Asia in Summer

Where to Go in June, July, and August

Traveling Asia in summer is enjoyable, as always, but many destinations will be dealing with heat, humidity, and monsoon rain.

Most places in Asia are hot and wet during summer unless you head to milder climates at higher elevations. Urban heat in big capital cities can become oppressive.

Just as monsoon rains move in to keep much of Southeast Asia green, the dry season begins in destinations around Malaysia and Indonesia. Bali gets busy. Countries in East Asia such as China and Japan really heat up in the summer!

Bali in Summer

Bali, already one of the busiest destinations in Southeast Asia, hits full capacity in the summer months. June, July, and August are typically the driest months for the island. They are also peak winter for people in the Southern Hemisphere who grab cheap flights to Bali from Australia to warm up.

Fortunately, Bali is just one of a multitude of interesting islands in Indonesia. You can still enjoy the beautiful summer weather and escape some of the busyness by heading to some of Bali's nearby neighbors such as Nusa Lembongan or Lombok.

Thailand in Summer

The summer season in Thailand brings rain which helps to cool things down a bit after the scorching heat in April and May.

The air quality greatly improves in northern destinations such as Chiang Mai and Pai where seasonal agriculture fires create choking haze and unhealthy pollution.

Despite summer traditionally being a low season in Thailand, some islands such as Koh Tao and Koh Phangan actually get busier as young backpackers on summer break come to party. Islands such as Koh Lanta dramatically slow down for the season as storms move in; many businesses shutter until October. Neighboring Koh Phi Phi stays open for parties.

Expect monsoon showers in Bangkok and throughout Thailand in the summer. But don’t despair: traveling during the monsoon season in Thailand does have some advantages!

Traveling Southeast Asia in Summer

Laos, Cambodia, and Vietnam also receive plenty of rain in the summer months. Although traveling during the low season is still certainly enjoyable, showers can put a damper on outdoor plans such as exploring Angkor Wat in Cambodia.

In theory, the farther south that you move in Southeast Asia during the summer, the better weather you’ll find. But of course, Mother Nature is always unpredictable.

Kuala Lumpur experiences heavy afternoon showers no matter the season, however, the months of June, July, and August are usually the driest. Singapore has a similar climate.

The dry-and-busy seasons begin in the summer for Malaysia’s Perhentian Islands and Pulau Tioman — as well as Indonesia’s Gili Islands. Although the rainforest receives plenty of rain throughout the year, summertime is the best time to visit Malaysian Borneo to see orangutans and enjoy rainforest trekking.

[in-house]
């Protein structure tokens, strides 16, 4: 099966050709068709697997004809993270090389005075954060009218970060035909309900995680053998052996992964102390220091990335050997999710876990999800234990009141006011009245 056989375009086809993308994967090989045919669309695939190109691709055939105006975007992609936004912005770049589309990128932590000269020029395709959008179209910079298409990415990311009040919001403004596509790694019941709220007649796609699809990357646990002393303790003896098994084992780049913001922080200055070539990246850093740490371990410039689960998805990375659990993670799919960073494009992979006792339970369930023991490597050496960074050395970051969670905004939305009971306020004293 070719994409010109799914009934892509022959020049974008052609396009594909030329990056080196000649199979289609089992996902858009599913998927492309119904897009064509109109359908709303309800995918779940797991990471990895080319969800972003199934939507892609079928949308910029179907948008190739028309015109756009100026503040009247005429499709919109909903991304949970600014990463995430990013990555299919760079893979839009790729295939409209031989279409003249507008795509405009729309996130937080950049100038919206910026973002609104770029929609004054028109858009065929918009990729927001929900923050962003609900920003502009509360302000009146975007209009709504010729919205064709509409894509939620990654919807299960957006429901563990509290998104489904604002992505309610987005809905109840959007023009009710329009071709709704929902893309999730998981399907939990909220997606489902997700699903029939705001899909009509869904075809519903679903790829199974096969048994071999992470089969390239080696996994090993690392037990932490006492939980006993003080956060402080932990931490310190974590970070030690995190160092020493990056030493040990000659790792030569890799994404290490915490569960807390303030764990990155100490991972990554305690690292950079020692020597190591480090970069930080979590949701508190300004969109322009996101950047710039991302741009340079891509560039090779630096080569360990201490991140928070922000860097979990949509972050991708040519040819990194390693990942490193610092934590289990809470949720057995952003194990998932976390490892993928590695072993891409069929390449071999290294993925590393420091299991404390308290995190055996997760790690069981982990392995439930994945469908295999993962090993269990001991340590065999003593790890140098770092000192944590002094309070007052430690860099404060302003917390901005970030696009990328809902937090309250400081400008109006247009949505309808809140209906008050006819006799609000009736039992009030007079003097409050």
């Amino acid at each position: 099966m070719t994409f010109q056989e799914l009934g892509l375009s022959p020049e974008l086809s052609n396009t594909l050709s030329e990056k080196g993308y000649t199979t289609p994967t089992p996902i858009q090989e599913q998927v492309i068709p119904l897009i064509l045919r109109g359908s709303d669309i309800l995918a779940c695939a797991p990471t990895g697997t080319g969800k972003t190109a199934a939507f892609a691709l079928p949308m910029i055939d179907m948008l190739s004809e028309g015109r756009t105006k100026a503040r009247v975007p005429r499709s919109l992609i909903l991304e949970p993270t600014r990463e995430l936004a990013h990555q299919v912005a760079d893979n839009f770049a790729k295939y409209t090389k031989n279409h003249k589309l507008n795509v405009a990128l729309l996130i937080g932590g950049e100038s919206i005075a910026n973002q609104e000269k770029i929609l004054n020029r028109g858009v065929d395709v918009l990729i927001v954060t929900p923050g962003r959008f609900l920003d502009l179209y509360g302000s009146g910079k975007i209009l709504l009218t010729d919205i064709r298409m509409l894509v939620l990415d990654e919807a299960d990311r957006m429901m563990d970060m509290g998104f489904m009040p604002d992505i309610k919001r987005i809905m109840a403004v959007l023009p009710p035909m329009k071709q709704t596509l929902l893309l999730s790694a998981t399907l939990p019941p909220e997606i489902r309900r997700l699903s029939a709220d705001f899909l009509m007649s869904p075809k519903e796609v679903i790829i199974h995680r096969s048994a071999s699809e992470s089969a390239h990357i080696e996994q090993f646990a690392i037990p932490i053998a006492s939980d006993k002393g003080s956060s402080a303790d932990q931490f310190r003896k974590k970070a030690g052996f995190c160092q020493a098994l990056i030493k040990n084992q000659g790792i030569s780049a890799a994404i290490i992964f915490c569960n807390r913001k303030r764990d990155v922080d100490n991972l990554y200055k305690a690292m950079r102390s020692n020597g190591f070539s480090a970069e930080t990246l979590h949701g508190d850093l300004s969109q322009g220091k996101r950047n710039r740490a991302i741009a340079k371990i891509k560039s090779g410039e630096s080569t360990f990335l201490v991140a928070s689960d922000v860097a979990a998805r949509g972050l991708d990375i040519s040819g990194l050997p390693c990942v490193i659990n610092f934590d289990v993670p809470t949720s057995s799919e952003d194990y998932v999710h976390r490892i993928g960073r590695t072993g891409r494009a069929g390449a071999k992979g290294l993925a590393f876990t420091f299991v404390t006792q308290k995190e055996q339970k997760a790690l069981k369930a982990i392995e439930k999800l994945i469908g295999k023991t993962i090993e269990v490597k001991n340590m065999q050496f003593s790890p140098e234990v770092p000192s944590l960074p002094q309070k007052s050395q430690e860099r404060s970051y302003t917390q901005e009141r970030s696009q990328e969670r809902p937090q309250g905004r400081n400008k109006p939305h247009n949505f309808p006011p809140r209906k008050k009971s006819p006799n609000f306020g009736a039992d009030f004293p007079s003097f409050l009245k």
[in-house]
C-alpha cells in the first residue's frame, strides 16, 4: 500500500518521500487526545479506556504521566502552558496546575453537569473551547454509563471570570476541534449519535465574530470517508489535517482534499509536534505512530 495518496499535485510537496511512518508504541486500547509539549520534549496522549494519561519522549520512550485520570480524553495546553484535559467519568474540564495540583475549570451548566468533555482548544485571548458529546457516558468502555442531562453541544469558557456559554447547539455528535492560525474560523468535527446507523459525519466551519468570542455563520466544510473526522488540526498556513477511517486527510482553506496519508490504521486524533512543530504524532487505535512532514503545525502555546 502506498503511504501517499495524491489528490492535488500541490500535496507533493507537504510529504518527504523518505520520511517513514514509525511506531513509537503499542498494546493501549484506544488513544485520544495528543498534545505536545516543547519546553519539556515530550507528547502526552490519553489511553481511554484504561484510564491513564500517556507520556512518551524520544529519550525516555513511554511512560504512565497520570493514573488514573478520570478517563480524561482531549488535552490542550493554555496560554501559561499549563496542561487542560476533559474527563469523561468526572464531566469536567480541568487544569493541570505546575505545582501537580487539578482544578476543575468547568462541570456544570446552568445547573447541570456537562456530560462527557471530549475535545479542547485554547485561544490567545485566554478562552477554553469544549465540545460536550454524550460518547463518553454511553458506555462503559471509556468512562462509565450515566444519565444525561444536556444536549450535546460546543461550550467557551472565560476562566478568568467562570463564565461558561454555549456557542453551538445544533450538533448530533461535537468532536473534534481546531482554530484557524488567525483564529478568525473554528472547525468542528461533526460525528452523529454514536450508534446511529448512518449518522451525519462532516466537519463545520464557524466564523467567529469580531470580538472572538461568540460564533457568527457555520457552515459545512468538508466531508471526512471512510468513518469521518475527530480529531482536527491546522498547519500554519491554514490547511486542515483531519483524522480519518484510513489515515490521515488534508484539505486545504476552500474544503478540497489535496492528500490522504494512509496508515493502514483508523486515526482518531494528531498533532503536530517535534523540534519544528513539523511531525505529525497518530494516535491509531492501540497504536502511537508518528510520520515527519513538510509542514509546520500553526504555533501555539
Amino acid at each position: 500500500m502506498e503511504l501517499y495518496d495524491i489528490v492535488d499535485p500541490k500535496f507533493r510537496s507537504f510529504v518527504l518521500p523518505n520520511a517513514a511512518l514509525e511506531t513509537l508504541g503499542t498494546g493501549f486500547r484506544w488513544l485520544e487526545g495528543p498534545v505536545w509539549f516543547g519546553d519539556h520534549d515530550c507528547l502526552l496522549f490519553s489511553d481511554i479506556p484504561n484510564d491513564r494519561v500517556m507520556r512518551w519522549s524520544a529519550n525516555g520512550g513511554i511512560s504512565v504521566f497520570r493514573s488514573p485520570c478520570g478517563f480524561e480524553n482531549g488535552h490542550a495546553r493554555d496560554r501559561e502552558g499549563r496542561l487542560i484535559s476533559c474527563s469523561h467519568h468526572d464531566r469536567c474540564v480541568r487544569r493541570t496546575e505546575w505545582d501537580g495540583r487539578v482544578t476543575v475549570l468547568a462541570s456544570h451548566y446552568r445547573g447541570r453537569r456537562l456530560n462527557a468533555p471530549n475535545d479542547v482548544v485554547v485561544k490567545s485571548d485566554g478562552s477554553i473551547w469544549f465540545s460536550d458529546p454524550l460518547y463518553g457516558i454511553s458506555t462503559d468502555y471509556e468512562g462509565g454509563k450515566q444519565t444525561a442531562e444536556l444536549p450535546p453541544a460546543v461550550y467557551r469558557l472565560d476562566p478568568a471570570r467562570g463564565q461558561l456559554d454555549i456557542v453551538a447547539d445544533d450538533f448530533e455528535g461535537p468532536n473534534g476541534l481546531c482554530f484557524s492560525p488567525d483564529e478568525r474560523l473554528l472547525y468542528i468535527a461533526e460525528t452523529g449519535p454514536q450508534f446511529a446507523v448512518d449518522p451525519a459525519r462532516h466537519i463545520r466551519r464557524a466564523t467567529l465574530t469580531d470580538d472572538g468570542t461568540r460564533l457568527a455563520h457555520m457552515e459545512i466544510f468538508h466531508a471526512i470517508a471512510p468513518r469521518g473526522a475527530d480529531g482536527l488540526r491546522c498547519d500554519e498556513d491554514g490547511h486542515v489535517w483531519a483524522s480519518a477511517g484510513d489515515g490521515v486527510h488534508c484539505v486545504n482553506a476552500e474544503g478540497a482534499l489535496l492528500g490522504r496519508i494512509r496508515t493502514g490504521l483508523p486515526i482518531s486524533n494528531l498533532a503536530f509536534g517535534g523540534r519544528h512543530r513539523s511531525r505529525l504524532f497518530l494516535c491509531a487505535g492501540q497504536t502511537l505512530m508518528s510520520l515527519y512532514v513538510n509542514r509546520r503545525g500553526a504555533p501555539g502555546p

China in Summer

To say that things heat up in Beijing during the summer is an understatement.

Apocalyptic pollution traps urban humidity inside of the city, making the air thick and wet. Travelers are better off visiting greener places where the air is fresher.

Regions such as Yunnan in the south will be experiencing a heavy rainy season until around the end of July. Summer is an excellent time to visit fringe places such as Tibet with notoriously cooler climates.

India in Summer

India’s summer actually runs from March to May, with temperatures consistently well over 100 degrees Fahrenheit. Again, pollution in places such as New Delhi is suffocating.

Around June, the southwest monsoon moves in to blanket most of the country with rain and clean things up a bit. Conditions during the monsoon season can be challenging for travel, however, you’ll still find some great places to visit.

Escape the oppressive heat and rain by heading north toward the Himalayas! Consider Himachal Pradesh, Spiti, Ladak, Leh, and Manali for some higher elevation adventure.

Big Asian Festivals in the Summer

A handful of big events, holidays, and festivals happen in summer. Don't get caught by surprise or narrowly miss the fun!

  • Gawai Dayak: Dayak is the collective name given to over 200 indigenous tribes found in Sarawak, Borneo, and neighboring Kalimantan. Gawai Dayak is a two-day festival held on May 31 in Sarawak, Borneo, celebrating their cultures.
  • Obon Festivals in Japan: Obon — one of the most important Japanese traditions — celebrates the returning of ancestors’ spirits to their homes. Although dates vary from region to region, Obon is typically observed in August. Many Japanese people take time from work to travel and honor their ancestors’ memories.